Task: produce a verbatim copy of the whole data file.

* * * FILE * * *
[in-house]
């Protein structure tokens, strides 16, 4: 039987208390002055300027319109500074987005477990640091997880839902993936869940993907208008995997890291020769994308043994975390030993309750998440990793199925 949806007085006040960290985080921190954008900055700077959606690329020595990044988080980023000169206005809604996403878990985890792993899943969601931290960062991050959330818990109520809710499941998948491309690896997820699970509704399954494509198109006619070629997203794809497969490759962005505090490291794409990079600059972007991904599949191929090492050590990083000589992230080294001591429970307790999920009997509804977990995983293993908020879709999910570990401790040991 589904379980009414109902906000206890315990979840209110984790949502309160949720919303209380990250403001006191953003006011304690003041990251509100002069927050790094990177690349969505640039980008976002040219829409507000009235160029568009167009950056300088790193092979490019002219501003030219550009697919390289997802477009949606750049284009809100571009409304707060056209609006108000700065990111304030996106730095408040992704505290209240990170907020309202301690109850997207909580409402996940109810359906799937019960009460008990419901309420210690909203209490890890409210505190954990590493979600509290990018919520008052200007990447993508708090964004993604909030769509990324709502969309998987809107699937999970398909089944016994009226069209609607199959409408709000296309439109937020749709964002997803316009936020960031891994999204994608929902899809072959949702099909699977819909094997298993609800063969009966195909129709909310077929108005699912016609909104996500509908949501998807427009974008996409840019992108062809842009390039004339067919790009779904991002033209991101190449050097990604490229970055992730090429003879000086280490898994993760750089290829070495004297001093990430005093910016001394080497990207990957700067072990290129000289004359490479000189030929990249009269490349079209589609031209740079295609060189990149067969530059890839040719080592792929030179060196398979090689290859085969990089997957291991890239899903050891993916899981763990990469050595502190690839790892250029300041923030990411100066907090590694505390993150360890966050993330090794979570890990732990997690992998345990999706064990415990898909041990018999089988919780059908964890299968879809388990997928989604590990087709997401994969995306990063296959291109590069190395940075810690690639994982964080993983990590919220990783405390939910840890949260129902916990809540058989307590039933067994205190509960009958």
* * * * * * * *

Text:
[in-house]
């Protein structure tokens, strides 16, 4: 039987208390002055300027319109500074987005477990640091997880839902993936869940993907208008995997890291020769994308043994975390030993309750998440990793199925 949806007085006040960290985080921190954008900055700077959606690329020595990044988080980023000169206005809604996403878990985890792993899943969601931290960062991050959330818990109520809710499941998948491309690896997820699970509704399954494509198109006619070629997203794809497969490759962005505090490291794409990079600059972007991904599949191929090492050590990083000589992230080294001591429970307790999920009997509804977990995983293993908020879709999910570990401790040991 589904379980009414109902906000206890315990979840209110984790949502309160949720919303209380990250403001006191953003006011304690003041990251509100002069927050790094990177690349969505640039980008976002040219829409507000009235160029568009167009950056300088790193092979490019002219501003030219550009697919390289997802477009949606750049284009809100571009409304707060056209609006108000700065990111304030996106730095408040992704505290209240990170907020309202301690109850997207909580409402996940109810359906799937019960009460008990419901309420210690909203209490890890409210505190954990590493979600509290990018919520008052200007990447993508708090964004993604909030769509990324709502969309998987809107699937999970398909089944016994009226069209609607199959409408709000296309439109937020749709964002997803316009936020960031891994999204994608929902899809072959949702099909699977819909094997298993609800063969009966195909129709909310077929108005699912016609909104996500509908949501998807427009974008996409840019992108062809842009390039004339067919790009779904991002033209991101190449050097990604490229970055992730090429003879000086280490898994993760750089290829070495004297001093990430005093910016001394080497990207990957700067072990290129000289004359490479000189030929990249009269490349079209589609031209740079295609060189990149067969530059890839040719080592792929030179060196398979090689290859085969990089997957291991890239899903050891993916899981763990990469050595502190690839790892250029300041923030990411100066907090590694505390993150360890966050993330090794979570890990732990997690992998345990999706064990415990898909041990018999089988919780059908964890299968879809388990997928989604590990087709997401994969995306990063296959291109590069190395940075810690690639994982964080993983990590919220990783405390939910840890949260129902916990809540058989307590039933067994205190509960009958």